changes if collagen is heated above its phase transition temperature of
Figure 98.2.
Absorption spectra for tissue components. Near-infrared lasers are
absorbed by the water within tissue, whereas visible lasers are
absorbed by pigments such as hemoglobin or melanin.


Ablation occurs when absorbed photons directly
dissociate molecular bonds. If the energy of ultraviolet photons is
greater than the energy of molecular bonds, photon absorption may
directly disrupt the molecules for nonthermal cutting of tissue. The
so-called cold excimer lasers operate by this mechanism.
When light energy is rapidly deposited in tissues, the
thermal energy and rapid expansion of vaporization contents creates
high shear stresses within the tissue. Photoacoustic shock waves may
create damage at large distances from the site (73). The process may occur for any pulsed laser system operating throughout the ultraviolet, visible, or infrared spectrum (16,60).
Initially, the choice of lasers for orthopaedics was
determined by availability. Modification of existing surgical systems
allowed passage of light energy into joint cavities. The earliest
systems, using CO2 laser media, varied considerably in their
configurations. Both CW and pulsed systems were evaluated, with
variable tissue effects. Ablation of cartilage produced excessive
charring and thermal damage with all devices. As 10.6-micron light
energy cannot pass through standard optical fibers, all CO2
systems required large, cumbersome devices for light delivery to the
joints. The requirement for joint distention with gas, the lack of
proven benefit, and the limited availability of awkward instrumentation
led to the early abandonment of the CO2 laser arthroscopic devices.
Additional industrial and surgical systems also proved
poorly suited for arthroscopic use. Solid state Nd:YAG surgical lasers
are used in both CW and pulsed formats. The Nd:YAG lasers produce light
(at 1.06 and 1.32 microns) that is readily transmitted through standard
silica optical fibers. The Nd:YAG light is strongly absorbed only by
pigmented or darkly stained tissue but not well absorbed by most
intra-articular tissues. Because of its low tissue absorption, at high
energies the light deeply coagulates tissue before producing changes at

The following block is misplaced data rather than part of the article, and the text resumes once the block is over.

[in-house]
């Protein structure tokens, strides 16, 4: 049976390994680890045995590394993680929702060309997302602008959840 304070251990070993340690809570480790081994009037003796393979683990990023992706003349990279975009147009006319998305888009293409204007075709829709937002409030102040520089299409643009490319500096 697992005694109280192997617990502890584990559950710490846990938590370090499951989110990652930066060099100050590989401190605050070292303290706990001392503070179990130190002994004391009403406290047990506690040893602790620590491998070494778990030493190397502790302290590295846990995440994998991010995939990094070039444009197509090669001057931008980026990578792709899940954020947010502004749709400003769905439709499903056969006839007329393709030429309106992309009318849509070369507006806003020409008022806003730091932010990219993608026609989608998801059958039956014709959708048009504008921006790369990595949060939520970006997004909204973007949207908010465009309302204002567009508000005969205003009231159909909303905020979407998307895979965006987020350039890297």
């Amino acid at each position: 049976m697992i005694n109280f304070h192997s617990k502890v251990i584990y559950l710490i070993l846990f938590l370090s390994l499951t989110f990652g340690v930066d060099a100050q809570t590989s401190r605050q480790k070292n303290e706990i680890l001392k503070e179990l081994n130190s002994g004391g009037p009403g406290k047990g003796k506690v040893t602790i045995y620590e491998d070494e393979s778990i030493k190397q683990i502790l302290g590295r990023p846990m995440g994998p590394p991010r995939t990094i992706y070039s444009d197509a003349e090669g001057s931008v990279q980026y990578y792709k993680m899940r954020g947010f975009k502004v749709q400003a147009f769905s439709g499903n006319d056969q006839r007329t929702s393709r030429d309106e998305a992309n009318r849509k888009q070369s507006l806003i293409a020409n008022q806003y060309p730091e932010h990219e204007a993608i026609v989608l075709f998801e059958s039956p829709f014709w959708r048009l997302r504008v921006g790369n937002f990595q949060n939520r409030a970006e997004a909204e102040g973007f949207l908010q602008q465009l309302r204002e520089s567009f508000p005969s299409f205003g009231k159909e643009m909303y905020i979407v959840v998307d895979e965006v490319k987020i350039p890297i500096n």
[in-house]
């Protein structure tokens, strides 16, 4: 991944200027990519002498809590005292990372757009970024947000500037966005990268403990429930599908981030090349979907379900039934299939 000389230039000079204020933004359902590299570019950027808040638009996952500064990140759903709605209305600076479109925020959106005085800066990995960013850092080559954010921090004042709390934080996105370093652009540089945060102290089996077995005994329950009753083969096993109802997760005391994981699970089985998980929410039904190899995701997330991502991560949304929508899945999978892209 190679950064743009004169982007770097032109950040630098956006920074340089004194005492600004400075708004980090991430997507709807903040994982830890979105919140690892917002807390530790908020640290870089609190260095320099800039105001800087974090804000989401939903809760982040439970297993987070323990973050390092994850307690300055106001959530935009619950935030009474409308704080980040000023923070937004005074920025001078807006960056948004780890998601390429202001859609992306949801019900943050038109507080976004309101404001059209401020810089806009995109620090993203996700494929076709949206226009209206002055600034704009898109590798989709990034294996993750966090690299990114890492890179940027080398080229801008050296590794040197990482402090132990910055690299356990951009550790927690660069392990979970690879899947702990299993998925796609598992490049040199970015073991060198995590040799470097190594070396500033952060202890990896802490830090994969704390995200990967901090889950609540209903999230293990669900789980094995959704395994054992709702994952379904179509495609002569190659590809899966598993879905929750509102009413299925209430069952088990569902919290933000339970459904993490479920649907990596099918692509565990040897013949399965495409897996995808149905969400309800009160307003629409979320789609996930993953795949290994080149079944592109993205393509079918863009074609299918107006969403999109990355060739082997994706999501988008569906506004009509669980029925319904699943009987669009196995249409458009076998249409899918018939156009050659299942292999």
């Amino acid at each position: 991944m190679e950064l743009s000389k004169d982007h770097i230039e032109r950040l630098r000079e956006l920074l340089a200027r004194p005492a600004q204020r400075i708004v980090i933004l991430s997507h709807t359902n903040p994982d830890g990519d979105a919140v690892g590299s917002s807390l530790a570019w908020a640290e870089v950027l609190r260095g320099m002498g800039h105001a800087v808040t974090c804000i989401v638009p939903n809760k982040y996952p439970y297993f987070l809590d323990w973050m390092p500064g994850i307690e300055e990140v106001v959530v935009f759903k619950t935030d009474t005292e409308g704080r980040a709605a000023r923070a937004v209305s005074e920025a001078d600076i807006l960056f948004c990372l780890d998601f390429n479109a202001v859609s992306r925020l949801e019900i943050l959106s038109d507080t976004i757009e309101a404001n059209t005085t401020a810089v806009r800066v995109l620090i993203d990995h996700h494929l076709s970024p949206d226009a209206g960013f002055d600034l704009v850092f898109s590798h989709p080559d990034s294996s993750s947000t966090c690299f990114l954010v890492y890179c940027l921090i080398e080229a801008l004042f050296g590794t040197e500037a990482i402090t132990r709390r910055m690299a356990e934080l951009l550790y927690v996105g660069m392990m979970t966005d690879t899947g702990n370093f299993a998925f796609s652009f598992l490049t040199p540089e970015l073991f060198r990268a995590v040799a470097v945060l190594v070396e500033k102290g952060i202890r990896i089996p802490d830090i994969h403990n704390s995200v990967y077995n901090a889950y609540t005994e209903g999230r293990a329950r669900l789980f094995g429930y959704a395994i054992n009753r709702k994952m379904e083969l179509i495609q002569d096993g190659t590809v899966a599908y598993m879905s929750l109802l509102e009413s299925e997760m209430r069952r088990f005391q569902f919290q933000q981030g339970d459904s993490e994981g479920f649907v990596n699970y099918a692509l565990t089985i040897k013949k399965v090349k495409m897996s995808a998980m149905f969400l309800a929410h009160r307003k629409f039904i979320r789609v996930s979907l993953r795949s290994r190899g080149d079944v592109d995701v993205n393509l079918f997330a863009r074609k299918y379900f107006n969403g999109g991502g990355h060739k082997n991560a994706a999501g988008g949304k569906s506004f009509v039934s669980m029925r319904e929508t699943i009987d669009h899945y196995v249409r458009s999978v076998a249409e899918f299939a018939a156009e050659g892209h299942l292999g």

the tissue surface. Cutting effects vary significantly as desiccation
or charring of the tissue surface substantially increases the light
absorption characteristics.
Functionally, a Nd:YAG laser can coagulate and cause
necrosis of tissue to a depth greater than 1 cm before any apparent
cutting effect occurs at the tip of the instrument. A contact sapphire
tip Nd:YAG laser system received limited use as an arthroscopic cutting
tool for meniscectomy and occasional chondroplasty (44,49). Multiple cases of osteonecrosis have been reported with this laser system (23,34). However, it has been largely abandoned because of concerns about effectiveness and safety.
The excimer laser is an ultraviolet laser system that
ablates and cuts tissues via nonthermal mechanisms. Tissue effects
occur when ultraviolet light energy is absorbed by carbon–carbon double
bonds of organic chromophores. Efficient light absorption limits the
light penetration to within microns of the tissue surface. The high
power density of the absorbed light generates precise and effective
tissue-cutting effects with minimal thermal damage (3,8,17,22,53).
Unfortunately, ultraviolet light energy cannot be transmitted down
standard optical fibers, and development of convenient arthroscopic
delivery systems has proven difficult. Only the 308-nanometer xenon
chloride excimer laser can be delivered fiberoptically through
expensive, nonflexible zirconia fluoride fibers.
The system itself uses toxic gases as a laser medium.
Excimer arthroscopic systems have received limited use, and that has
been largely in the European market (24,29). Nuss et al. (48)
reported on the use of the 308 nm excimer laser in a prospective,
randomized clinical trial of 70 patients with chondral degeneration.
After a 6-month follow-up, the authors found a significant reduction in
pain and in reactive synovitis in laser compared with control groups.
No differences in level of disability or function were noted between
The Ho:YAG laser is the most widely used arthroscopic
laser system. It was specifically developed for arthroscopic use and
has now been adapted for use in multiple surgical disciplines. The
device produces pulsed 2.1-micron-wavelength laser light, which is
readily transmitted down conventional optical fibers into low-profile
handpieces. The Ho:YAG laser effectively cuts, coagulates, and ablates
well-hydrated intra-articular tissues (72,75,76 and 77). The laser is used in contact or near contact mode.
Use of the device has been controversial. FDA approval
for meniscectomy was granted in the late 1980s. Fanton et al. reported
decreased postoperative symptoms and recuperation time following laser
meniscectomy (19). No prospective, double-blind, randomized clinical studies have validated the original claims.
The Ho:YAG device cuts by ablative mechanisms. The
pulsed 2.1-micron light energy is absorbed by the water within the
well-hydrated intra-articular tissues. Rapid absorption, heating, and
vaporization of tissue creates cavitation—an explosive expansion of the
vaporized water. The amount of tissue ablated per pulse at low
repetition rates correlates with the amount of energy delivered per